After multiple tries and failures, I convinced my hubby to spray paint the top, just the top of the table with Krylon Black Satin Spray Paint. He was gracious enough, and after several coats (sanding in between), the top of the table looked flawless, and it matched the Valspar Black Satin Paint pretty well.
Before moving onto the finish coat application, I decided to paint the detailed scallops on the doors and drawers with Rub 'n-Buff in gold leaf. If you've never heard of or used Rub 'n Buff, the product is amazing.
It's a wax metallic finish, that can be used on nearly any surface. It comes in 1/2 fluid ounce tubes, and in a variety of metallic colors. I love the gold leaf, and had it left over from another project I had done so I used that! It's readily available at craft store:, AC Moore, Michaels, etc. and cost all of $4-5. Despite the size of the tube it comes in, it can paint a lot of area. You simply rub the product on, and once dry you buff it, and it leaves a shiny, metallic finish!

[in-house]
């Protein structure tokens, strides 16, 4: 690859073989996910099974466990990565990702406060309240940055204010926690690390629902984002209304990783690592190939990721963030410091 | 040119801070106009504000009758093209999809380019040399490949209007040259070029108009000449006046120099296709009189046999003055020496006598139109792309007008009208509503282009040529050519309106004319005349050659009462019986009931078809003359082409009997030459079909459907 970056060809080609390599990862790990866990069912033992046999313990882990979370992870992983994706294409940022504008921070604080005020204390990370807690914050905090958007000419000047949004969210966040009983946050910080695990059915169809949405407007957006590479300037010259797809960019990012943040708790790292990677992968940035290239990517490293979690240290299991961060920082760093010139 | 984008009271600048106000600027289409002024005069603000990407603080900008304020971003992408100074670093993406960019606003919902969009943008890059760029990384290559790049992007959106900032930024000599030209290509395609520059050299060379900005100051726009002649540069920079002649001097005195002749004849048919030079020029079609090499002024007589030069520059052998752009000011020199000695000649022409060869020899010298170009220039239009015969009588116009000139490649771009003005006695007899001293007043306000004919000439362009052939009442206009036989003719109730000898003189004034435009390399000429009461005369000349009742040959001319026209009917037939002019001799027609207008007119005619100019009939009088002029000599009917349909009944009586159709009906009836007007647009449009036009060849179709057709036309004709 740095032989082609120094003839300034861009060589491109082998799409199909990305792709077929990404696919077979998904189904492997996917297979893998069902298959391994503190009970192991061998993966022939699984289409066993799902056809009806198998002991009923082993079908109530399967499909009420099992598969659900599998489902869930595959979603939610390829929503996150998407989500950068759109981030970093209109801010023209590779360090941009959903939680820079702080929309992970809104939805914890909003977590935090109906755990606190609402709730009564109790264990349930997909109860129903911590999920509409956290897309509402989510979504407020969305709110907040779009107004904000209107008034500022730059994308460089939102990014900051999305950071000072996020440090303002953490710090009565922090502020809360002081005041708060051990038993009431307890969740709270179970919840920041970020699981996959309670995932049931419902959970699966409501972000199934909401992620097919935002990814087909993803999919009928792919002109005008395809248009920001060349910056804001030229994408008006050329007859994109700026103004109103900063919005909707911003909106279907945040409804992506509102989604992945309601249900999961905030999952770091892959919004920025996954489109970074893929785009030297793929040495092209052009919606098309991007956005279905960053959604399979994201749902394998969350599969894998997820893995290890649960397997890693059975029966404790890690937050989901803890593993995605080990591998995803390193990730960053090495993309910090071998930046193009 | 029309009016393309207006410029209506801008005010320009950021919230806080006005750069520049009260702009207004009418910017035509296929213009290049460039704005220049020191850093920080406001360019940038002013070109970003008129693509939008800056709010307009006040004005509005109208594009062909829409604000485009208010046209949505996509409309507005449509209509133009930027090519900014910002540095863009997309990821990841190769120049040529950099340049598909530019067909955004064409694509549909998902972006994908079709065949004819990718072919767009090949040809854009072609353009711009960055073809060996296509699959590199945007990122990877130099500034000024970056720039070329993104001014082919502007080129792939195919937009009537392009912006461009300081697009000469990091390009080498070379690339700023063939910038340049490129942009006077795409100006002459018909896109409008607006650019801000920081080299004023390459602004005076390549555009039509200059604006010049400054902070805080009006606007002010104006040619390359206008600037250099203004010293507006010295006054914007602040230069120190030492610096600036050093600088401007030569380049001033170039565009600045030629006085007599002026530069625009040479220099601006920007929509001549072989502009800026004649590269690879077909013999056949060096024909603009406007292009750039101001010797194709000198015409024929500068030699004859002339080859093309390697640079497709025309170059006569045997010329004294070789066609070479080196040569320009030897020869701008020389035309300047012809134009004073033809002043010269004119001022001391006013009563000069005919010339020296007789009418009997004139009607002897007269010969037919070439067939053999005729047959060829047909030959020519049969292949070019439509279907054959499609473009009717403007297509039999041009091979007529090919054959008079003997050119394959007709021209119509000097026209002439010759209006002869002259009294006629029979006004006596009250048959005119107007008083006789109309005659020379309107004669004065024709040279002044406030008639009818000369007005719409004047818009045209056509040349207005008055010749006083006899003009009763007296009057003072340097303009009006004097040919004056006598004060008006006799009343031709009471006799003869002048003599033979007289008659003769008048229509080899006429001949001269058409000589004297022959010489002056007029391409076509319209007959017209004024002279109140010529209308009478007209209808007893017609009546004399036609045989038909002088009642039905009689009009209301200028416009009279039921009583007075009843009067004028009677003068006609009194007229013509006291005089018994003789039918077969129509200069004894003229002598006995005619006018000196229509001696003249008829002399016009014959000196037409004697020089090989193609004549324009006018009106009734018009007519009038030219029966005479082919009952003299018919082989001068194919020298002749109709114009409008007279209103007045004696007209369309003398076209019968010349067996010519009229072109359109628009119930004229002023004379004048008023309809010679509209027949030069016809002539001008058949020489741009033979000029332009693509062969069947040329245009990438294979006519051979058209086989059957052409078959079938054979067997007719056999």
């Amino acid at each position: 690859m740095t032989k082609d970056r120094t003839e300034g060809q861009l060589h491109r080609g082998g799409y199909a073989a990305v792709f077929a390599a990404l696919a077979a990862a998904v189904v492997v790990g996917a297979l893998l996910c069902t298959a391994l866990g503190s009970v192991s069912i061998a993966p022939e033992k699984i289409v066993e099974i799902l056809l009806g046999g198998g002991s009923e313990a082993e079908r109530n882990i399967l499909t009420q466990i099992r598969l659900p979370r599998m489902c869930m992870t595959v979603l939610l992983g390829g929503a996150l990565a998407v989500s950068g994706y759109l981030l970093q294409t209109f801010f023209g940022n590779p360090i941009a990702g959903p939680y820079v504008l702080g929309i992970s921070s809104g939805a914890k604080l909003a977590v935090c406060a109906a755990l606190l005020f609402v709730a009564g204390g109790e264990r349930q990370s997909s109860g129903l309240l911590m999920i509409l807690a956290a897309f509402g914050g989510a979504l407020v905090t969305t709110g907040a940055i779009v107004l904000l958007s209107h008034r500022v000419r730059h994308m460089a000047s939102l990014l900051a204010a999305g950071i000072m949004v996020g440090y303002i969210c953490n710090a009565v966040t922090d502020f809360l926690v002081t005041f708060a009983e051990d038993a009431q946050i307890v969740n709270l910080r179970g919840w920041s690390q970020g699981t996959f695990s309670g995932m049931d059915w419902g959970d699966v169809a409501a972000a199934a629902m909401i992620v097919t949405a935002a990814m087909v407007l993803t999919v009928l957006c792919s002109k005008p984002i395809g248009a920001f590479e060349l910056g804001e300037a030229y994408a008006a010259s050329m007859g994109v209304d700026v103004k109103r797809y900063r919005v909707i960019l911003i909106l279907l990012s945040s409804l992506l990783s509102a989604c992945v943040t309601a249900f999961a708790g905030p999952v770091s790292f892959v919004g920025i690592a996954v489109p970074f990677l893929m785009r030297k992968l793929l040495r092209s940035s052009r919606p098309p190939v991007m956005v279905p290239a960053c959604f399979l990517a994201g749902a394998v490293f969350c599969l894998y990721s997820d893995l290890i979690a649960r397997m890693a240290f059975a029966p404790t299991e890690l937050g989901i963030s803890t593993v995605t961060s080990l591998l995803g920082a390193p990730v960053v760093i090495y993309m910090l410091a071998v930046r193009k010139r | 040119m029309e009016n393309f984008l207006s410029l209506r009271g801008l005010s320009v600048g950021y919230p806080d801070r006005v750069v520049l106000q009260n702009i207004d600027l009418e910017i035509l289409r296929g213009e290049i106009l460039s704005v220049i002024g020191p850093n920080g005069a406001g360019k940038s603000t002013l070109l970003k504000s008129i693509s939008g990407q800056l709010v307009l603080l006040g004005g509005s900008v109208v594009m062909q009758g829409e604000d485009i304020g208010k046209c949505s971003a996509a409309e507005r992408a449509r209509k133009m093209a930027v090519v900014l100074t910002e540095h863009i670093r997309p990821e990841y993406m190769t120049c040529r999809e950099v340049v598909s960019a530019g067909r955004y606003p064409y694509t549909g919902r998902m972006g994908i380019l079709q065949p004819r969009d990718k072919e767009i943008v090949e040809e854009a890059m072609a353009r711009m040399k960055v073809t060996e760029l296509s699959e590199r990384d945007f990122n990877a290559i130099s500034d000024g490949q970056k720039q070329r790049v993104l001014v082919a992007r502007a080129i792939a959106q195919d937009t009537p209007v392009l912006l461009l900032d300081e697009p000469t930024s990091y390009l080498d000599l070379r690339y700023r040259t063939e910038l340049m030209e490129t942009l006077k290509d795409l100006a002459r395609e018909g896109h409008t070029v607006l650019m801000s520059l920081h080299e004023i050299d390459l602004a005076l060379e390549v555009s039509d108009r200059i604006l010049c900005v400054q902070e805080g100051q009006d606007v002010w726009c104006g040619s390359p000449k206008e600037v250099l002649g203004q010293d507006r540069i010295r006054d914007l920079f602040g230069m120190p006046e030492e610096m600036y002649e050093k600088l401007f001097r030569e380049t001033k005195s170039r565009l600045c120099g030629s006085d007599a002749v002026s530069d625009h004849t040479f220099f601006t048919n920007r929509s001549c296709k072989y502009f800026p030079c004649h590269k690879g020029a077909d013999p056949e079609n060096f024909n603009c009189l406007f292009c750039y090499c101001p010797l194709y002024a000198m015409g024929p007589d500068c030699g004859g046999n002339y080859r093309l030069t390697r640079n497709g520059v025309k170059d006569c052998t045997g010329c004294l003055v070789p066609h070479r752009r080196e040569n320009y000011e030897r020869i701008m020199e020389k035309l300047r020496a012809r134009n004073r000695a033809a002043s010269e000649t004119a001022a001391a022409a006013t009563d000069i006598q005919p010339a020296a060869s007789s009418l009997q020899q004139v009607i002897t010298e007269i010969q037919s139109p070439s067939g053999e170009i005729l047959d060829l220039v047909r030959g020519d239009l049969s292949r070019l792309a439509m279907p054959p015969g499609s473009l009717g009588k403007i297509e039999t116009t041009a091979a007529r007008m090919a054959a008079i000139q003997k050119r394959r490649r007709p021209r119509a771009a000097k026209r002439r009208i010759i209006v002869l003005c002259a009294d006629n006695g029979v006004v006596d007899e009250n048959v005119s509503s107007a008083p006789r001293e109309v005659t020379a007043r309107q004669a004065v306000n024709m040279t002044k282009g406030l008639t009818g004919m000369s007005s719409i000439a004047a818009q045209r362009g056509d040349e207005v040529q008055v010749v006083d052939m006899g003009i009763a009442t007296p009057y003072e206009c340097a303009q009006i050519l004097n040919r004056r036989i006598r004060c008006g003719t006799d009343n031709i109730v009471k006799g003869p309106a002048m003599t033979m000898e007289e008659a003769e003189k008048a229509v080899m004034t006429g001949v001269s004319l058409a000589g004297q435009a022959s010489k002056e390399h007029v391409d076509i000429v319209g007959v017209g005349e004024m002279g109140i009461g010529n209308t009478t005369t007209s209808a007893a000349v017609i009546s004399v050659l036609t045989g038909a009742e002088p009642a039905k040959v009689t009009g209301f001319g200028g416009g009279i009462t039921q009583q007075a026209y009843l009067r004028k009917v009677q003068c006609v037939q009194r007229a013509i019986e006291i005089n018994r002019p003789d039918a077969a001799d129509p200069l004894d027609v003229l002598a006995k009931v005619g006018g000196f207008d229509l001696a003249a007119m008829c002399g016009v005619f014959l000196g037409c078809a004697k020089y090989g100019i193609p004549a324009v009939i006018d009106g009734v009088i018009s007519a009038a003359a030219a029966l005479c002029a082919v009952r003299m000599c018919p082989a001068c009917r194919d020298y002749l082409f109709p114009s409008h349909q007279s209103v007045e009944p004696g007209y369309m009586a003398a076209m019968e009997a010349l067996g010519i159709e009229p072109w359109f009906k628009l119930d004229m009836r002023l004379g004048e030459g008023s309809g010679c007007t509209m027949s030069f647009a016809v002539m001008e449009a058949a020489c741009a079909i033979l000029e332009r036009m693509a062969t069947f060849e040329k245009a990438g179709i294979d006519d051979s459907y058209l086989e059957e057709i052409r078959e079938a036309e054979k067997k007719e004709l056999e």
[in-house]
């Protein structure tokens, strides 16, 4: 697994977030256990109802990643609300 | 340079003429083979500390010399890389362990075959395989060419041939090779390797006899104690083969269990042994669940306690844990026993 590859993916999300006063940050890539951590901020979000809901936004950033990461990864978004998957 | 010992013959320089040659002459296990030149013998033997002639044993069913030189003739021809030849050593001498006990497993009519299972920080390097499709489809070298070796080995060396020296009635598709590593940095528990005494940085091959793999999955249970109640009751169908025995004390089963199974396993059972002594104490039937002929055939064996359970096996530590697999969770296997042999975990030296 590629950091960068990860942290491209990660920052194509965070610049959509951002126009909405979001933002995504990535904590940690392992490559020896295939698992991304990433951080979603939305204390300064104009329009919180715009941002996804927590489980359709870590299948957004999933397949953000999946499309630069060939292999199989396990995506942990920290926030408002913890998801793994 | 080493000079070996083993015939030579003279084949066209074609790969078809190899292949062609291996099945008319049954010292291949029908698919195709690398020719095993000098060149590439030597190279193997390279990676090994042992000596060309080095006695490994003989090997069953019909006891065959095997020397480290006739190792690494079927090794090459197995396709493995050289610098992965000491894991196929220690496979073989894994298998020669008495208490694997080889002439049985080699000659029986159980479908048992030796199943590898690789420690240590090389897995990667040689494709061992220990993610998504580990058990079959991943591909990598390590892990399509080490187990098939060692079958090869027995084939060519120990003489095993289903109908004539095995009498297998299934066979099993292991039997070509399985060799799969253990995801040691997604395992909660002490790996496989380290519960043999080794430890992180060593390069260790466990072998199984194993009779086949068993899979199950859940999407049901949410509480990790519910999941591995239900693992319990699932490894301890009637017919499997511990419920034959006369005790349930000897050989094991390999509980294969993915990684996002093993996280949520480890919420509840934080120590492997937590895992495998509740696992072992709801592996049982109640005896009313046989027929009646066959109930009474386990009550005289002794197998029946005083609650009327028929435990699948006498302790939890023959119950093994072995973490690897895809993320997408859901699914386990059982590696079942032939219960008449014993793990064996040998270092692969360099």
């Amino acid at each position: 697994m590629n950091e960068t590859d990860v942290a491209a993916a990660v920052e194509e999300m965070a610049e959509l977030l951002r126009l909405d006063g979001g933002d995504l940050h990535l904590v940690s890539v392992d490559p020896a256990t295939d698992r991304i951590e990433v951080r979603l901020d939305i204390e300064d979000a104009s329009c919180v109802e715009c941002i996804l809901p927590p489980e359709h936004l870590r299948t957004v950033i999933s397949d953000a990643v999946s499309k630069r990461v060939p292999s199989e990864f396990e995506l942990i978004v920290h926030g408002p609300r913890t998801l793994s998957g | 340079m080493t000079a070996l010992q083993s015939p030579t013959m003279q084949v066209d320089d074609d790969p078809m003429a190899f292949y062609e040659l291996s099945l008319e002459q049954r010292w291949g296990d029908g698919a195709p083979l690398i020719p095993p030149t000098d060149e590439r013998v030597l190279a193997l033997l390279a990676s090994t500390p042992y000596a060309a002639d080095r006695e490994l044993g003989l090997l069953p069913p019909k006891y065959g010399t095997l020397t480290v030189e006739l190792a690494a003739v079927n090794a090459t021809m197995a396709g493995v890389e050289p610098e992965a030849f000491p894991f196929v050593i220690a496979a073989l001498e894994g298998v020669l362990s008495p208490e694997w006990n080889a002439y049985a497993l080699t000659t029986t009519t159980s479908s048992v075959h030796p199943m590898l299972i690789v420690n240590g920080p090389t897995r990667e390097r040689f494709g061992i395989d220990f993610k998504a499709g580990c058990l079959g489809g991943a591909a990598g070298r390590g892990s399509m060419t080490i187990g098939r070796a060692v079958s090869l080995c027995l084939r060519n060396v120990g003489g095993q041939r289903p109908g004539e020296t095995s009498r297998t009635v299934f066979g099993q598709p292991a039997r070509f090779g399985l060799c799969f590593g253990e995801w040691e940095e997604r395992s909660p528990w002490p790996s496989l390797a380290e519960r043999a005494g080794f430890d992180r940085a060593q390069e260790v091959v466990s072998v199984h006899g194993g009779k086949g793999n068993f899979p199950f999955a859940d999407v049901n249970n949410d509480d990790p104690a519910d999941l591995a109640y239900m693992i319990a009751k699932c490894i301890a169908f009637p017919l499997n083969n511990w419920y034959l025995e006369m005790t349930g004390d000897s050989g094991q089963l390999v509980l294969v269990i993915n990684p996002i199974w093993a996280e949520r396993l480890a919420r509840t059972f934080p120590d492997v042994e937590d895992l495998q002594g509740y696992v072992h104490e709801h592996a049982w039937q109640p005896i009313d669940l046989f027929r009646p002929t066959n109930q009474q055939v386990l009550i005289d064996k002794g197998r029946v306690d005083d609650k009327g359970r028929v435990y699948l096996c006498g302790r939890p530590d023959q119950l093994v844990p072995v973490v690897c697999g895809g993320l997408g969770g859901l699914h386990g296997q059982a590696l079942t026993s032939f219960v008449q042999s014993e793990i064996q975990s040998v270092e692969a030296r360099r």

I then bought a very small, thin, angled paint brush from AC Moore, so I could get the paint into the fine lines of the scallops.
Here are the before photos of the serving table, notice the scalloped areas on the doors and drawers.
Here's what they looked like after
Finally, it was time to paint the finish coat. We opted to use Minwax Polyacrylic, as it is water-based, and the Valspar paint I had used was water-based. Now, I have to admit, I have never used Polyacrylic before. It is very milky in appearance, and when it goes on, it looks milky, but as it dries, it dries clear. Well, the first coat I put on, I put on WAY TOO thin! It said to apply thin coats, but I put it on so thin, it didn't even cover in all areas. I started to freak out once I saw what it looked like once it dried. My hubby assured me that we just needed to sand it down and apply the poly a bit thicker, so to ensure even coverage. I decided I would let him deal with the polyacrylic, so he put the top coat on with a nice Purdy nylon brush. Once it dried, though, there were still a few spots that didn't get covered, so we sanded it down again, and re-applied another coat. We did this four times, and by the fourth time, we started to get bubbles which dried in place and made the surface bumpy. At this point, my husband was ready to send the table away, and I was feeling pretty discouraged.